April video game sales decline 17 percent

May 15, 2009 By BARBARA ORTUTAY , AP Technology Writer

(AP) -- Lacking the big hits that made the year-ago period a standout, U.S. video game sales dropped sharply in April for the second month in a row as customers continued to watch their wallets.

Market researcher NPD group said late Thursday that retail sales of software, hardware and accessories dropped 17 percent last month, to $1.03 billion. Software sales plunged 23 percent to $510.7 million, more than many analysts had expected. Hardware sales, meanwhile, declined 8 percent to $391.6 million.

While the results show the gaming industry is not immune to the recession, a big culprit for the year-over-year decline was last year's launch of the blockbuster "Grand Theft Auto IV." The game hit store shelves on April 29, 2008 and raked in more than $500 million within a week. That and the launch of Nintendo's "Mario Kart Wii," another very popular game, made for a spring that game makers have not been able to match this year.

The handheld Nintendo DS was the month's best selling gaming system, which was not a surprise considering the recent launch of the DSi, its latest incarnation.

In all, Americans bought more than 1 million DS systems in April. Of these, Nintendo said about 800,000 were sales of the new DSi, a slimmer, more interactive version of the system that includes two digital cameras.

Nintendo's Wii console came in a distant second, selling 340,000 units. The company estimates it holds about a 70 percent unit share of the U.S. gaming hardware market.

Redmond, Wash.-based Microsoft Corp.'s sold 175,000 units, not many more than the 9-year-old PlayStation 2 from Sony Corp. To appeal to more budget-conscious customers, on April 1 Sony cut the price of the PS2 to $99.99 from $129.99.

"This is a testament to the impact a price reduction can have on hardware acquisition, with price being only second to compelling new content as a catalyst for hardware sales," said NPD analyst Anita Frazier.

Many PlayStation fans, however, are hoping Sony will cut the price of the more expensive PlayStation 3. That system sold just 127,000 units in April. Earlier Thursday, Sony posted its first annual net loss in 14 years and reported an ongoing loss in its game segment.

Whizzing past its competition in hardware sales, Nintendo also dominated April's software sales. Four of the month's top-selling games were made by the Kyoto, Japan-based company - including "Wii Fit," "Pokemon Platinum Version" and "Mario Kart" for the , which has been on store shelves for more than a year.

©2009 The Associated Press. All rights reserved. This material may not be published, broadcast, rewritten or redistributed.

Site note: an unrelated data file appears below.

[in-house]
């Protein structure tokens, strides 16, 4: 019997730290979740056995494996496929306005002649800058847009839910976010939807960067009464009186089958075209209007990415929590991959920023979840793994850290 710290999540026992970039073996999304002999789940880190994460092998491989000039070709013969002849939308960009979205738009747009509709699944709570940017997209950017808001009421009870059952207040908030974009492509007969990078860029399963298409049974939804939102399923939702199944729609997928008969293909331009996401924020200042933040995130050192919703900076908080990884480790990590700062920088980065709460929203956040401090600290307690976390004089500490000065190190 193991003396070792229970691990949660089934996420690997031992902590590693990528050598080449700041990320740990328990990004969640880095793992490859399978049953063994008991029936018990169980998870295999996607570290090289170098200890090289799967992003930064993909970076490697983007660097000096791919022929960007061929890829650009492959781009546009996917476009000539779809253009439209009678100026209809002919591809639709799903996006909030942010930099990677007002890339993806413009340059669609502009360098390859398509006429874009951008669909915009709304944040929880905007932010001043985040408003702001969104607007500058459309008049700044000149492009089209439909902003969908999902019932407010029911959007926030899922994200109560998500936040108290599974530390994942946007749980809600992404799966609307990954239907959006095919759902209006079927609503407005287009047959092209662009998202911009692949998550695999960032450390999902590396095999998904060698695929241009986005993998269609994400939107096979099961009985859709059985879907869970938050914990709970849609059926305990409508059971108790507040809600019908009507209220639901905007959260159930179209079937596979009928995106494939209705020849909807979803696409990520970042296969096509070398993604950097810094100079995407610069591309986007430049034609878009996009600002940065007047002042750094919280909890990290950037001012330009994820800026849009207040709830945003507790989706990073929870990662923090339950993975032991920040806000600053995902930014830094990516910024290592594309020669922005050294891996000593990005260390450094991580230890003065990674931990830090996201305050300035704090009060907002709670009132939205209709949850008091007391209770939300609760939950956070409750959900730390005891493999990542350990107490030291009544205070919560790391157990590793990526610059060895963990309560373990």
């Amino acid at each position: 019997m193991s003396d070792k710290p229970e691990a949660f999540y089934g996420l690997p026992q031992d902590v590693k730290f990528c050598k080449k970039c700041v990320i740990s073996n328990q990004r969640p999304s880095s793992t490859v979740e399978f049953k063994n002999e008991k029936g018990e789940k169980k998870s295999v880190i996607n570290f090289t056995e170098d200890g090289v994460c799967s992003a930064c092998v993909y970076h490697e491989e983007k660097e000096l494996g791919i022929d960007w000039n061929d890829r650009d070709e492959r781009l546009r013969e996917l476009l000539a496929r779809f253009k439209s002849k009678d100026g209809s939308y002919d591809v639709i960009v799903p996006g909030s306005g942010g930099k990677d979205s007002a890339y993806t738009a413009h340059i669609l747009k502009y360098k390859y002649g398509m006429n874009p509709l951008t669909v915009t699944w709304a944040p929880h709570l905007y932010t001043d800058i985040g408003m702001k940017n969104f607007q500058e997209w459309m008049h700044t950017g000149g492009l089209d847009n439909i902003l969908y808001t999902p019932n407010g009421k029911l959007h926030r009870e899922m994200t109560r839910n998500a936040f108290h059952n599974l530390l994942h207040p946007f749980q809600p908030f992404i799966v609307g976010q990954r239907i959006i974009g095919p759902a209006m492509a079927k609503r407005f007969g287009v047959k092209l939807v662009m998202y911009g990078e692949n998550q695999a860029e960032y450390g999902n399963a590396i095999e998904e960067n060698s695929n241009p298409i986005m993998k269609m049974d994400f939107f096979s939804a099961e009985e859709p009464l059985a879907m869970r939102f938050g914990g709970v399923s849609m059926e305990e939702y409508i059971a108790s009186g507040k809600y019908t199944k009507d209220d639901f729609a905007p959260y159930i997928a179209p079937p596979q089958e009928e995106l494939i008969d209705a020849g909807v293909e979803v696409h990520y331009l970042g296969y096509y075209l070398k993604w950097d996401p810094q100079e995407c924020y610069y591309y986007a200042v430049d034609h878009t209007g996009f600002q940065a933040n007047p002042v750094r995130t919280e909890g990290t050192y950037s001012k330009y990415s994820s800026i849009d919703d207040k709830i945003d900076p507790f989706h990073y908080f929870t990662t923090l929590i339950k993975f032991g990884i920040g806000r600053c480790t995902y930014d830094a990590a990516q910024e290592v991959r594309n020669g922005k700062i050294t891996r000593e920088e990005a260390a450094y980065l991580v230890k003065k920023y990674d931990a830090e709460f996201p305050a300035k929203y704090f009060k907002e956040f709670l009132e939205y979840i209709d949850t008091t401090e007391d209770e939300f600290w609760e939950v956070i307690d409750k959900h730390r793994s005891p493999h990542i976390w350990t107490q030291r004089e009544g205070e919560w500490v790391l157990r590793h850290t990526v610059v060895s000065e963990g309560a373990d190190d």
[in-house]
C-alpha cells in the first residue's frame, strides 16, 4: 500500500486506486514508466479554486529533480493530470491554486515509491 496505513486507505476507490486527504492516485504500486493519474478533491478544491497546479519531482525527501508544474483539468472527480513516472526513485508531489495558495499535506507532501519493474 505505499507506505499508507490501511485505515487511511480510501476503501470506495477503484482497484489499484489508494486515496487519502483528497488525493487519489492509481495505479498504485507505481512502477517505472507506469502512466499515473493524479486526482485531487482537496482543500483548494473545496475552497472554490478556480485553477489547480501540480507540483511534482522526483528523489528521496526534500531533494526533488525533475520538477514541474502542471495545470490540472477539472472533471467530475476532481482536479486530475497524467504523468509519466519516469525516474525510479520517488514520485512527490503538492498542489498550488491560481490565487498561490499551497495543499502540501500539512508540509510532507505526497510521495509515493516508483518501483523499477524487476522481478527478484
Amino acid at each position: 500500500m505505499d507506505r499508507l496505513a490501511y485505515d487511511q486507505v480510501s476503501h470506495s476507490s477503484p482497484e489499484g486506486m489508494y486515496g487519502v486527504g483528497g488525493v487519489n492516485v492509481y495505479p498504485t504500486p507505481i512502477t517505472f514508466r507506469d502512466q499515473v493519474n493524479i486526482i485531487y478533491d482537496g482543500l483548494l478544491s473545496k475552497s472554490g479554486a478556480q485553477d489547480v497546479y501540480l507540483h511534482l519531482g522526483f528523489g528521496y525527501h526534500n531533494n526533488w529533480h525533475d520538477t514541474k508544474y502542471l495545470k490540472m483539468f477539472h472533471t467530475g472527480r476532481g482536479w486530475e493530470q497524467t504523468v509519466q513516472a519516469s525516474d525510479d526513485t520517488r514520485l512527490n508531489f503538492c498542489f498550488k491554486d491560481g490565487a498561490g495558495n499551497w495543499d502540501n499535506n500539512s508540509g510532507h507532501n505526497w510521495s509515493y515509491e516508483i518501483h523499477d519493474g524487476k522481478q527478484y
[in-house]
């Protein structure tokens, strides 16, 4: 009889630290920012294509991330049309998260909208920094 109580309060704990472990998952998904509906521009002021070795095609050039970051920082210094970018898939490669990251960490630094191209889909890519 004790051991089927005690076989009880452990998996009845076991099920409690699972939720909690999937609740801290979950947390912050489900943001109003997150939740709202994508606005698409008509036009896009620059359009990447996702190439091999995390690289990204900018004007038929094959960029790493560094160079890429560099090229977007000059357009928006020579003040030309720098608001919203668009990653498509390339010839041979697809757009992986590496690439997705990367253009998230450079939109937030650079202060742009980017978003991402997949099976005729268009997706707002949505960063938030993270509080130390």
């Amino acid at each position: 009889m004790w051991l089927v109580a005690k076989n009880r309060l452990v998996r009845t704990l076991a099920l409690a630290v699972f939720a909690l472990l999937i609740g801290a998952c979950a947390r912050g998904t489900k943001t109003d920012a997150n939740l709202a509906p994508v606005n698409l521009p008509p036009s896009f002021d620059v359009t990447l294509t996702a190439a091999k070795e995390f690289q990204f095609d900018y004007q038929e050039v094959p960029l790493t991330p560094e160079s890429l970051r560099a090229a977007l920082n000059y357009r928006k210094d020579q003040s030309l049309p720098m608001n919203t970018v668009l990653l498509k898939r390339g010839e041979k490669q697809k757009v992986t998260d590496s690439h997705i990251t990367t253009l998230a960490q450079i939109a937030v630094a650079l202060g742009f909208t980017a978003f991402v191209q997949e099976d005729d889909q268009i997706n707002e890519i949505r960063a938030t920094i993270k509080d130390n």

Explore further: Watching others play video games is the new spectator sport

add to favorites email to friend print save as pdf

Related Stories

March video game sales slump more than expected

Apr 17, 2009

(AP) -- U.S. video game sales slumped more than expected in March and were flat in the first quarter when compared with a year earlier - hurt by the recession, a shift in the Easter calendar and fewer big game launches.

Global sales of Nintendo's Wii top 50 million

Mar 26, 2009

(AP) -- Japanese game maker Nintendo Co. said Thursday global sales of its popular Wii video game console have topped 50 million since it went on sale worldwide in late 2006.

Sony PS3 tops Nintendo Wii in Japan in March: survey

Apr 07, 2009

Sony has been given a vital boost in the battle for the multibillion-dollar video game industry, with a survey showing its PlayStation 3 outsold Nintendo's Wii in Japan for the first time in 16 months.

Nintendo not planning price cuts for hit machines

Apr 09, 2009

(AP) -- Nintendo has weathered the global recession because of the popularity of its game machines and won't be resorting to price cuts to boost sales, the company's president said Thursday.

Nintendo's annual profit rises 8.5 percent

May 07, 2009

(AP) -- Nintendo Co. reported an 8.5 percent rise in annual profit as the video game maker shrugged off the global slowdown that has battered other Japanese manufacturers.

Recommended for you

FIXD tells car drivers via smartphone what is wrong

13 hours ago

A key source of anxiety while driving solo, when even a bothersome back-seat driver's comments would have made you listen: the "check engine" light is on but you do not feel, smell or see anything wrong. ...

Watching others play video games is the new spectator sport

19 hours ago

As the UK's largest gaming festival, Insomnia, wrapped up its latest event on August 25, I watched a short piece of BBC Breakfast news reporting from the festival. The reporter and some of the interviewees appeared baff ...

User comments : 0